A lifelong passion for de Havilland Beavers led a landlocked raised girl on a journey to become commercial seaplane pilot.

When “Top Gun” characters Maverick and Goose first uttered the words, “I feel the need. The need for speed,” few could have predicted how the line would change lives throughout the world. But the beckoning call of the cockpit was felt by those of all ages, including young Anna Gullickson.

Whether it was the idea of speed, ruling the sky or a bit of both, Anna dreamt of being a pilot. Her passion for aviation was further solidified during visits to the Canadian Gulf Islands.

“I was just a kid the first time I saw a Beaver pull up to the dock. I heard the sound of the radial engine and I was hooked,” Anna told me as she prepped her own de Havilland Beaver for a day’s flight. 

Excited by the idea of flying to remote destinations, Anna said she knew right then that she, “Wanted to be a float plane pilot.”

Some 20 years later, she is. And, she can’t imagine doing anything else.

“Flying for Kenmore Air is amazing. Every day is different. Even when the destination's the same, the winds and the tide vary,” she said.


Pursuing a Dream
While Anna spent many a summer in the Gulf Islands, she grew up in landlocked Reno, Nevada. Water and seaplanes were few and far between. But that didn’t keep her from pursuing her passion.

Attending Utah State University, she earned her Bachelors in Aviation. Despite being a full-time student, she picked up side work at a small airport in Cache Valley, first fueling planes and then as a flight instructor.

With her pilot’s license in hand, Anna visited the Seattle area for the first time in 2007. She needed her seaplane rating and Kenmore Air was the place to earn it. A natural on floats, she was hired by Kenmore Air in 2008.

“Since then, this has been my home. And it’s amazing,” she said. “I couldn’t work for a better company. The staff is like a small family and the planes are in impeccable condition.”


A Passion for Speed and a Love for Nature
Long before water takeoffs and landings became second nature, powder and skis became Anna’s second home. Her love for downhill was only natural with her Reno roots and Utah collegiate years.

“If I could create my ideal job, I’d fly during the summer and work ski patrol during the winter,” Anna said.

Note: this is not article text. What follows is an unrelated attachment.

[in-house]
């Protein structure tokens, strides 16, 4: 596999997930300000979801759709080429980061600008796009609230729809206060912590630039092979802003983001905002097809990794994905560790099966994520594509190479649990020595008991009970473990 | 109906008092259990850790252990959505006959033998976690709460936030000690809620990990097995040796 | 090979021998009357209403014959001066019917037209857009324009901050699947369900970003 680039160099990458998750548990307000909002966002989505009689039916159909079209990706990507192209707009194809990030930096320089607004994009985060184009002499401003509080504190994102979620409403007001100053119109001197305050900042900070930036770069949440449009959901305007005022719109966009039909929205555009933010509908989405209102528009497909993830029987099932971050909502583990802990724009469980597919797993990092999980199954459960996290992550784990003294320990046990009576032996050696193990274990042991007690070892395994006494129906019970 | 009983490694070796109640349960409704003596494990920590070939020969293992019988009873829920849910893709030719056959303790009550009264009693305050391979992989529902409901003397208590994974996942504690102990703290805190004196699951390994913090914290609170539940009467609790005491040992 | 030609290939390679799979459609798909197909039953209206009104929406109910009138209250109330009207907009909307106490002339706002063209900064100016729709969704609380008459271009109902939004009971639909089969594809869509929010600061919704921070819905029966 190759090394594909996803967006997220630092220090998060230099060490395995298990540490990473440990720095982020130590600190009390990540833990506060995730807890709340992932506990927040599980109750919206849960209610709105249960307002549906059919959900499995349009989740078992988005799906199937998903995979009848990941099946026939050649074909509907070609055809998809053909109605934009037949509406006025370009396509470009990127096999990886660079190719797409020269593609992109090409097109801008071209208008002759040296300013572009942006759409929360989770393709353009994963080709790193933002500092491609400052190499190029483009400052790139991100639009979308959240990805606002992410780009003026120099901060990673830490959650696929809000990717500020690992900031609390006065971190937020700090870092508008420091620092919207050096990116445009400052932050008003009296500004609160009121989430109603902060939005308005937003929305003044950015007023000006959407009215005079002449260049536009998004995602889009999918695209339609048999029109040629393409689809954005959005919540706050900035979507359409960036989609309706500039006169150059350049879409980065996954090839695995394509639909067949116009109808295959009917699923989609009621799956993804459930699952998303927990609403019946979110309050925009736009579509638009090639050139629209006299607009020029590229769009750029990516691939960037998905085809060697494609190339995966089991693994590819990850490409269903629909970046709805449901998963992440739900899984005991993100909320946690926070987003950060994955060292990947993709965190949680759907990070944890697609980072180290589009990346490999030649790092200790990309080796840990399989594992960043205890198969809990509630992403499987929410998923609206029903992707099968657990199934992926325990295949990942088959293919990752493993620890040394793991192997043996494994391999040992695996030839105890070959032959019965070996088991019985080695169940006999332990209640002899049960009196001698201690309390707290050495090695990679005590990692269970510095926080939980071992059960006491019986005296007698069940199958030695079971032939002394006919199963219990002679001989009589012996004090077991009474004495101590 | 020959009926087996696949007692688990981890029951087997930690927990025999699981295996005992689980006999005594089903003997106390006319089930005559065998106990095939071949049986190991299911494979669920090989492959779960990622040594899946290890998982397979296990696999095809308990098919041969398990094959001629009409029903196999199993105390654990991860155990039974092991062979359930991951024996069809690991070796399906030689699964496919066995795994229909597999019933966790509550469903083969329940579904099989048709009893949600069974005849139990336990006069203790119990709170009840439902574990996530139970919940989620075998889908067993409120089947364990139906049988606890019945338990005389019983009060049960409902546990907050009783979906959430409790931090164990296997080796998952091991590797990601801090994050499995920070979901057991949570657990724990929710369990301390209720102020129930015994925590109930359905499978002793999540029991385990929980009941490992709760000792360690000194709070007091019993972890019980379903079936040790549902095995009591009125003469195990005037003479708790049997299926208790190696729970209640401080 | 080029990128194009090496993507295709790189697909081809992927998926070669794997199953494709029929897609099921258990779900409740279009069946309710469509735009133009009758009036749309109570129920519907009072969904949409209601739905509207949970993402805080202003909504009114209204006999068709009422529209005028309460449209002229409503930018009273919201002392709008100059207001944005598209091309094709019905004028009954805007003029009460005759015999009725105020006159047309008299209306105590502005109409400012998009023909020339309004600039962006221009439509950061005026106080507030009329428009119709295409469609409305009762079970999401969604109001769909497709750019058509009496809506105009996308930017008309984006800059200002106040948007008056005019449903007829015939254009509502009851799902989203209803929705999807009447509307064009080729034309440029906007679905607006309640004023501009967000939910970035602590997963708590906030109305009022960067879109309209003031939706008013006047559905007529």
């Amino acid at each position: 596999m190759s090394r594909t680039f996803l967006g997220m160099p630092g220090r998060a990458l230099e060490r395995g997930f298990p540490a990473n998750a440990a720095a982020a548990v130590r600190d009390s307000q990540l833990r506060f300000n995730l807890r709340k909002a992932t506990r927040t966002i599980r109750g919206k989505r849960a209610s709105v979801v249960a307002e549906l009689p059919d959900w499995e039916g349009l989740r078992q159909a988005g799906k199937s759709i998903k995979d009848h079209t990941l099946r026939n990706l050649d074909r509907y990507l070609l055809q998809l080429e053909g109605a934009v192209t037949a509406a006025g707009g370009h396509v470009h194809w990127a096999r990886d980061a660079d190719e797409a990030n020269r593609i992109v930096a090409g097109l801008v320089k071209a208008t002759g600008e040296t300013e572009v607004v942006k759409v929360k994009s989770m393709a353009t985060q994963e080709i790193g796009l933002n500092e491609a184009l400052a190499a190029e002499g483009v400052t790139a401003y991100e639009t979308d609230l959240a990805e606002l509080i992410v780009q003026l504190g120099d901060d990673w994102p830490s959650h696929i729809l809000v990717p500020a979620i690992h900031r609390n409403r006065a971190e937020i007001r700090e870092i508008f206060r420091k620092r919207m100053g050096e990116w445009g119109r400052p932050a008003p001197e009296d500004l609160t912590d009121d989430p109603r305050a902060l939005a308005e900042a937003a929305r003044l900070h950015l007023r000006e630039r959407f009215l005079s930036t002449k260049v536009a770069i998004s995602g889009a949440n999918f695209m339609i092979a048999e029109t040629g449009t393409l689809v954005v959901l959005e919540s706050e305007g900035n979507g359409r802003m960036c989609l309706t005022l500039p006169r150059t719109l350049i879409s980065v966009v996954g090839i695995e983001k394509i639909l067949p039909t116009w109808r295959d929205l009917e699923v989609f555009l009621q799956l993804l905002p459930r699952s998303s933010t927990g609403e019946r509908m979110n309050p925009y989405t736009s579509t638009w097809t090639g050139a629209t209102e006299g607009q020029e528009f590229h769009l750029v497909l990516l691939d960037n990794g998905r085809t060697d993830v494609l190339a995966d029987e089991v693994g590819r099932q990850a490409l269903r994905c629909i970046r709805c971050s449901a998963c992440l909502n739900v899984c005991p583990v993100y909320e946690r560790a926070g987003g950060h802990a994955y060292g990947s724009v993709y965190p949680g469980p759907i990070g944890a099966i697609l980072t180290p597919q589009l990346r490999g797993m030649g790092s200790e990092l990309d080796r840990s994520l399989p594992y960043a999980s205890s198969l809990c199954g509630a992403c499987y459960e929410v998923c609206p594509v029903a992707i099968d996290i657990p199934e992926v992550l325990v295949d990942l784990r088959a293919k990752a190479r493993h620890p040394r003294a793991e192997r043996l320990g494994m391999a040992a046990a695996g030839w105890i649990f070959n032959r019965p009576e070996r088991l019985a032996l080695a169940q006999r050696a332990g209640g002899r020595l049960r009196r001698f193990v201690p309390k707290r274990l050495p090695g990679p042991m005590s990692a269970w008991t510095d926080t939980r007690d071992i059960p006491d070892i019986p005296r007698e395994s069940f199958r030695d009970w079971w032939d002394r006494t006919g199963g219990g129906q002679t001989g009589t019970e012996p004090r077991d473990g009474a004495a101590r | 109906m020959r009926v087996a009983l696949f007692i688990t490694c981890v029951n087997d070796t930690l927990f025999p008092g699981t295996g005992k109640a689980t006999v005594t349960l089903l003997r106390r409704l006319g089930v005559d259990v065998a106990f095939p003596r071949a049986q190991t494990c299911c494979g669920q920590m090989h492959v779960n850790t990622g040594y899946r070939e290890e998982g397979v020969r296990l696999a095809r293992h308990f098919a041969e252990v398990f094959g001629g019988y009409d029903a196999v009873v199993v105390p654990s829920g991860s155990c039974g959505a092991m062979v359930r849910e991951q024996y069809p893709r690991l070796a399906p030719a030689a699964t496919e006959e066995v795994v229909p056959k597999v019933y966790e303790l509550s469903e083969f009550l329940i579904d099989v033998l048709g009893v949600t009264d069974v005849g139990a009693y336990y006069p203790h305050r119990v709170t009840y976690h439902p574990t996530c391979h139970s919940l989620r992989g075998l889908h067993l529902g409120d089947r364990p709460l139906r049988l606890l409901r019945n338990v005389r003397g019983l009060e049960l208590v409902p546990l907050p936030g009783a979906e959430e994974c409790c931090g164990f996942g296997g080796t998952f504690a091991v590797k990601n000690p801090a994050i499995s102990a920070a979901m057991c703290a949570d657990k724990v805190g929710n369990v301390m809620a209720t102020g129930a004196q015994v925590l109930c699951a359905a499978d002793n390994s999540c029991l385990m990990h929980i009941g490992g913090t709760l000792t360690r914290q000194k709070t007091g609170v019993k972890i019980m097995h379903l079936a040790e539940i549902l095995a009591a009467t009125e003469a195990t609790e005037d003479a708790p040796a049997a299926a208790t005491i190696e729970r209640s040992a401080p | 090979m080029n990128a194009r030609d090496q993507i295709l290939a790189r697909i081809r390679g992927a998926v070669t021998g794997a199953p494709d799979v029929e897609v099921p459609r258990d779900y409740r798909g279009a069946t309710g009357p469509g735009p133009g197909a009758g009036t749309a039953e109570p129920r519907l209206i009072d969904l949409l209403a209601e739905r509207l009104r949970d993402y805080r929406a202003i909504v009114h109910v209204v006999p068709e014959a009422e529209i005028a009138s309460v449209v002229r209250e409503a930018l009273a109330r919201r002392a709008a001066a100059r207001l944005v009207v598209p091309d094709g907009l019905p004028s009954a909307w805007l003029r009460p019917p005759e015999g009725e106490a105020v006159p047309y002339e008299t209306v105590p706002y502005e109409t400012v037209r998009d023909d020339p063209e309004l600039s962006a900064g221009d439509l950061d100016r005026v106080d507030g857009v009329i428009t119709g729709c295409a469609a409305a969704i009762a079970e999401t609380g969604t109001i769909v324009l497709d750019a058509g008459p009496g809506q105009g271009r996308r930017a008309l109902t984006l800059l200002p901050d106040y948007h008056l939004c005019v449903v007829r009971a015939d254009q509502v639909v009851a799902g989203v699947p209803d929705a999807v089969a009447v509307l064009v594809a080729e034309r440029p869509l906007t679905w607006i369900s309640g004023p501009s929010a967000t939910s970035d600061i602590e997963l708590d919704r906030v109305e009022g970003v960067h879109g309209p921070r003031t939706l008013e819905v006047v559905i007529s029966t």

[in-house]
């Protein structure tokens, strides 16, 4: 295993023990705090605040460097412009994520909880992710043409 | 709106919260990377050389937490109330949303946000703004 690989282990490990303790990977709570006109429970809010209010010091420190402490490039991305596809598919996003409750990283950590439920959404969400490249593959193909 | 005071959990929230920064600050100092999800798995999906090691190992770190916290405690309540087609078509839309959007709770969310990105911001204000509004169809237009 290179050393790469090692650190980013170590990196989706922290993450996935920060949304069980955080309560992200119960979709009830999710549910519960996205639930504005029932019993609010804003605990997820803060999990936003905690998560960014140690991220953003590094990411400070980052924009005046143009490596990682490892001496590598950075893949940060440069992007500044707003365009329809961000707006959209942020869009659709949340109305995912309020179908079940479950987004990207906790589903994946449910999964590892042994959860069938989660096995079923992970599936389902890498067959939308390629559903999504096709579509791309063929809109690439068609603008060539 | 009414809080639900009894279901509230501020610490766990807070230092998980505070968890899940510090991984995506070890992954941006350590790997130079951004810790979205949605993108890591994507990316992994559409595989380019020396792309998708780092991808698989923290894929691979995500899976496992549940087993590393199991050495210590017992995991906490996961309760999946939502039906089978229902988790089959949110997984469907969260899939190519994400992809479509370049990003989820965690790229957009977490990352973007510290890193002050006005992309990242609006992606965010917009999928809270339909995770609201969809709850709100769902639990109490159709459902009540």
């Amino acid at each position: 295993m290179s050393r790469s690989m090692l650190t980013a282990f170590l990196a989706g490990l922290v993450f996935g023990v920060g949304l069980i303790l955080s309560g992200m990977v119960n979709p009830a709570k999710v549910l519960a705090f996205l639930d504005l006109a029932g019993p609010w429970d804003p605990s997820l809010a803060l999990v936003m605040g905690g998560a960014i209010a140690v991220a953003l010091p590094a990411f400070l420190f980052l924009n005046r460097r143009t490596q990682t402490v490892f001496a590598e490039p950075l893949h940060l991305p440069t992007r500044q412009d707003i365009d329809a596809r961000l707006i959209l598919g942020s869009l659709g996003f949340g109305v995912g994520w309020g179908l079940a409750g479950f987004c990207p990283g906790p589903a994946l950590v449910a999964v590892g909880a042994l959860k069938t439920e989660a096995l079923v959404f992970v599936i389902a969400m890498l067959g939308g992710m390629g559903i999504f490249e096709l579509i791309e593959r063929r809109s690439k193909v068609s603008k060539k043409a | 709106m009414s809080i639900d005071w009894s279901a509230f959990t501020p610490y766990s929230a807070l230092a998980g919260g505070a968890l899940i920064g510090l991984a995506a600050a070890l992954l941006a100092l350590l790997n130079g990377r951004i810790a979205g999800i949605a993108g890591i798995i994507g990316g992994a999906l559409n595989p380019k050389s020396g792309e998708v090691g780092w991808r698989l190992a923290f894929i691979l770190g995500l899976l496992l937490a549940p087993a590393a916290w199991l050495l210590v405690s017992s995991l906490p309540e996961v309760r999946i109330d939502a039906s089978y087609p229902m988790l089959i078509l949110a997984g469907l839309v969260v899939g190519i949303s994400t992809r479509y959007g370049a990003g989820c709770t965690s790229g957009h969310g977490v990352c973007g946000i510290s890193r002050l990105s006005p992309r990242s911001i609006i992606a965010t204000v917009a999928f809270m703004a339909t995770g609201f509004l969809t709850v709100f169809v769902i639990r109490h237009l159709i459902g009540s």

And for a few years, that’s just what she did. As a ski patroller at Crystal Mountain, she provided emergency medical and rescue services. She also met a dashing young man.

A fellow ski patroller, Eric shared her enthusiasm for the outdoors. And, he continues to fully support her love for nature, both on slopes and in the water.

Married in 2012, when Anna broached the subject of starting a 501(C)(3) with fellow pilot Kenmore Air pilot Michael Hays, Eric was fully on board. “He completely supported the idea,” Anna said. 

The goal was simple, protect wild orcas. The course was clear, increase public awareness.

And, that’s just what she and Michael are doing. With the help of several friends, not the least of whom is Anna’s supportive other half, Wild Orca was founded at the beginning of 2014.

“I am in awe of how powerful and magical these creatures are,” Anna said. But, she knows if their natural environment isn’t protected, this endangered species faces the serious threat of extinction.

“Every day I fly, there’s the potential of seeing a pod of wild orcas. And, no matter how many I see, it always feels like the first time. But if we don’t protect them, that’ll change,” she said. And that’s a possibility she’s not willing to accept.


Breaking the Glass Ceiling
Like many career paths, flying the line for most airlines used to be a boys club. Though several decades ago Kenmore Air burst that glass ceiling, women pilots are still few and far between.

Anna is just the second full-time female pilot to join Kenmore Air’s crew. And, she’s among only a handful of pilots cleared to fly the entire line, including the large 10-passenger de Havilland Otter.

Though Anna loves the Otter’s speed, Beavers still hold a special place in her heart. “Nothing handles quite like a Beaver,” she said.